On My Thirty-Third Year

A poem inspired by Milton’s ‘On His Blindness’

23 April 2015

WHEN I look at Time departed and now,
And that promise which lighted my childhood,
Still fading and deserting me somehow,
I see the mark of that which has long stood.
My luck is gone, and my hope is all spent,
My greater talents be yet unfulfilled,
And the genius seems conquered at present,
Yet there be no opening to rebuild.
I still have time before my adult year,
And still this one Talent left to decide
As I behold this manhood that I fear,
Which comes to me wholly prepared and wide,
Or perhaps my verse should rekindle my stay,
To once more lead and see my brighter day.


Sonnet On The Author’s Birthday

Sing on, sweet thrush, upon the leafless bough
Sing on, sweet bird, I listen to thy strain,
See aged winter amid his surly reign
At thy blythe carol, clears his furrowed brow.
So in lone poverty, dominion drear,
Sits meek content with light, unanxious heart;
Welcomes the rapid moments, bids them part,
Nor asks if they bring output to hope or fear.
I hand thee, Author of this opening day!
Thou whose bright sun now gilds yon orient skies!
Riches denied, thy boon was purer joys
What wealth could never give nor take away.
Yet come, thou child of poverty and care,
the mite high bestowed that mite with thee share.

rObErt bUrNs

On His Being Arrived At The Age Of 23

How soon hath time, the subtle thief of youth,
Stolen on his wing my three and twentieth year!
My hasting days fly on with full career,
But my late spring no bud or blossom sheweth.
Perhaps my semblance might deceive the truth
That I to manhood am arrived so near,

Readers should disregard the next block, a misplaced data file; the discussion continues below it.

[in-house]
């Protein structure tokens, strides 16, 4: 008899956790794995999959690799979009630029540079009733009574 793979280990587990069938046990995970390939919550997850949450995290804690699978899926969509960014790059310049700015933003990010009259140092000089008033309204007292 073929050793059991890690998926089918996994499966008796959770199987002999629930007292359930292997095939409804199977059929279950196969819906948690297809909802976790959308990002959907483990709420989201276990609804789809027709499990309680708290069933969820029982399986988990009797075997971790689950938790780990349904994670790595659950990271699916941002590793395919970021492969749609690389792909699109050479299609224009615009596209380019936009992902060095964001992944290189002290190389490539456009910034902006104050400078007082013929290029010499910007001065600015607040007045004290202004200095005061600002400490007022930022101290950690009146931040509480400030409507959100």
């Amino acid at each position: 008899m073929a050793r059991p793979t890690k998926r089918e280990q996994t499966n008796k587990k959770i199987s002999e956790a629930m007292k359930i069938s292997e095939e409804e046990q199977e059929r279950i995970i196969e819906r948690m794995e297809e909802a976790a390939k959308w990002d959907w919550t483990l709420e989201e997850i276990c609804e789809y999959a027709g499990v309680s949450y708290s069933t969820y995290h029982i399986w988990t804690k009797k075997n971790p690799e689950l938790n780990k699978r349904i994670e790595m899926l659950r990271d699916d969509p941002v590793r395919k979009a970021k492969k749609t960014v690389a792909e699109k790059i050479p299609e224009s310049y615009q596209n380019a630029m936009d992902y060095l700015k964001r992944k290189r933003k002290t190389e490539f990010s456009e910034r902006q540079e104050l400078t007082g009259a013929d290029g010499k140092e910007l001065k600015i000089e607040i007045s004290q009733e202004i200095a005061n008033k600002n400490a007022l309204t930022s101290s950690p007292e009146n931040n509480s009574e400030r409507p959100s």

An inward ripeness doth much less appear
That some more timely happy spirits indueth.
Yet be it less or more, or soon or slow,
It shall be still in strictest measure even
To that same lot however mean or high,
Toward which time lends me and the will of heaven.
All is, if I have grace to use it so,
As ever in my great taskmaster’s eye.

joHn miLtoN

On His Thirtieth Year

And here is the remake of something that I wrote two years ago, this very day. Hopefully I did justice to poetry!

This day I welcome my thirtieth year,
How then should I pencil my life in brief?
Perhaps with sadness or unending grief,
Or perhaps with hopelessness and great fear!
My heart commands me to shed a little tear
And watch that which slowly wilts like a leaf
And embrace the age which takes like a thief;
I shall with most that be denied compare.
Let me now gauge my thoughts, my speech and speed,
And switch my brains in advance for manhood,
And once more stare my youth before I leap-
My careless days, my toil, my sweat and blood.
My mind is ripe, my soul bold. I proceed
With my stay. I mingle with time before I sleep.


Sonnet 43, from sonnets from the portuguese


HOW do I love thee? Let me count the ways.
I love thee to the depth and breadth and height
My soul can reach, when feeling out of sight
For the ends of Being and ideal Grace.
I love thee to the level of every day’s
Most quiet need, by sun and candle-light.
I love thee freely, as men strive for Right;
I love thee purely, as they turn from praise.
I love thee with the passion put to use
In my old griefs, and with my childhood’s faith.
I love thee with a love I seemed to lose
With my lost saints,- I love thee with the breath,
Smiles, tears, of all life! -and, if God choose
I shall but love thee better after death.

A poem by Elizabeth Barrett Browning